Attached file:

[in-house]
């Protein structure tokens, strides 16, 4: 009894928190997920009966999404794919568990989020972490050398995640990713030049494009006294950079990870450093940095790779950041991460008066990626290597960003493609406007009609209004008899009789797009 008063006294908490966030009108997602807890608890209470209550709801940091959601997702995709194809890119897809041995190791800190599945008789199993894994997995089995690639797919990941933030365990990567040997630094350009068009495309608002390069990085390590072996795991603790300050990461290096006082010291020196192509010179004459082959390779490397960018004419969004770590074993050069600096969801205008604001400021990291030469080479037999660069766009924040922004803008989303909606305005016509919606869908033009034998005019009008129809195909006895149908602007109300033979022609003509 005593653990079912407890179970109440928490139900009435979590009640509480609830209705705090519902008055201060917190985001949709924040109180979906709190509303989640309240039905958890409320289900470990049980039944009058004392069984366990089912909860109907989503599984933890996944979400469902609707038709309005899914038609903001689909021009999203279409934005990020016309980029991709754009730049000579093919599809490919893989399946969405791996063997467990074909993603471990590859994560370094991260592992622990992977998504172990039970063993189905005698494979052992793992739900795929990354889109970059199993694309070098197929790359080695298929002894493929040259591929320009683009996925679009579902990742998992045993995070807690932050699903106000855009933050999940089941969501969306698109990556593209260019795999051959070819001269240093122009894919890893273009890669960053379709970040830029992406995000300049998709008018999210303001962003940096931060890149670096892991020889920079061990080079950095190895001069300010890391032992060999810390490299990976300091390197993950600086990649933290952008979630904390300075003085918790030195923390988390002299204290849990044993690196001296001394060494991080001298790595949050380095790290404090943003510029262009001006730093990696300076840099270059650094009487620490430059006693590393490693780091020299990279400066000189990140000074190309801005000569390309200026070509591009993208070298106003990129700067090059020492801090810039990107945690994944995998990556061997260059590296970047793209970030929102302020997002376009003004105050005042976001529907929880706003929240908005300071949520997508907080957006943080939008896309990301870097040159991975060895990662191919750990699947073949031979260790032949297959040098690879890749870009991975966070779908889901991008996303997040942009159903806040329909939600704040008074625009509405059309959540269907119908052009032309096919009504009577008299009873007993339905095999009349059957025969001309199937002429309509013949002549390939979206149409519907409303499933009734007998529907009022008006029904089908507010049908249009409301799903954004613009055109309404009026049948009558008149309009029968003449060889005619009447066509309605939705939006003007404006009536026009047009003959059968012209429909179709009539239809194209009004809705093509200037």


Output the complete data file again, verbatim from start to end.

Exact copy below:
[in-house]
């Protein structure tokens, strides 16, 4: 009894928190997920009966999404794919568990989020972490050398995640990713030049494009006294950079990870450093940095790779950041991460008066990626290597960003493609406007009609209004008899009789797009 008063006294908490966030009108997602807890608890209470209550709801940091959601997702995709194809890119897809041995190791800190599945008789199993894994997995089995690639797919990941933030365990990567040997630094350009068009495309608002390069990085390590072996795991603790300050990461290096006082010291020196192509010179004459082959390779490397960018004419969004770590074993050069600096969801205008604001400021990291030469080479037999660069766009924040922004803008989303909606305005016509919606869908033009034998005019009008129809195909006895149908602007109300033979022609003509 005593653990079912407890179970109440928490139900009435979590009640509480609830209705705090519902008055201060917190985001949709924040109180979906709190509303989640309240039905958890409320289900470990049980039944009058004392069984366990089912909860109907989503599984933890996944979400469902609707038709309005899914038609903001689909021009999203279409934005990020016309980029991709754009730049000579093919599809490919893989399946969405791996063997467990074909993603471990590859994560370094991260592992622990992977998504172990039970063993189905005698494979052992793992739900795929990354889109970059199993694309070098197929790359080695298929002894493929040259591929320009683009996925679009579902990742998992045993995070807690932050699903106000855009933050999940089941969501969306698109990556593209260019795999051959070819001269240093122009894919890893273009890669960053379709970040830029992406995000300049998709008018999210303001962003940096931060890149670096892991020889920079061990080079950095190895001069300010890391032992060999810390490299990976300091390197993950600086990649933290952008979630904390300075003085918790030195923390988390002299204290849990044993690196001296001394060494991080001298790595949050380095790290404090943003510029262009001006730093990696300076840099270059650094009487620490430059006693590393490693780091020299990279400066000189990140000074190309801005000569390309200026070509591009993208070298106003990129700067090059020492801090810039990107945690994944995998990556061997260059590296970047793209970030929102302020997002376009003004105050005042976001529907929880706003929240908005300071949520997508907080957006943080939008896309990301870097040159991975060895990662191919750990699947073949031979260790032949297959040098690879890749870009991975966070779908889901991008996303997040942009159903806040329909939600704040008074625009509405059309959540269907119908052009032309096919009504009577008299009873007993339905095999009349059957025969001309199937002429309509013949002549390939979206149409519907409303499933009734007998529907009022008006029904089908507010049908249009409301799903954004613009055109309404009026049948009558008149309009029968003449060889005619009447066509309605939705939006003007404006009536026009047009003959059968012209429909179709009539239809194209009004809705093509200037």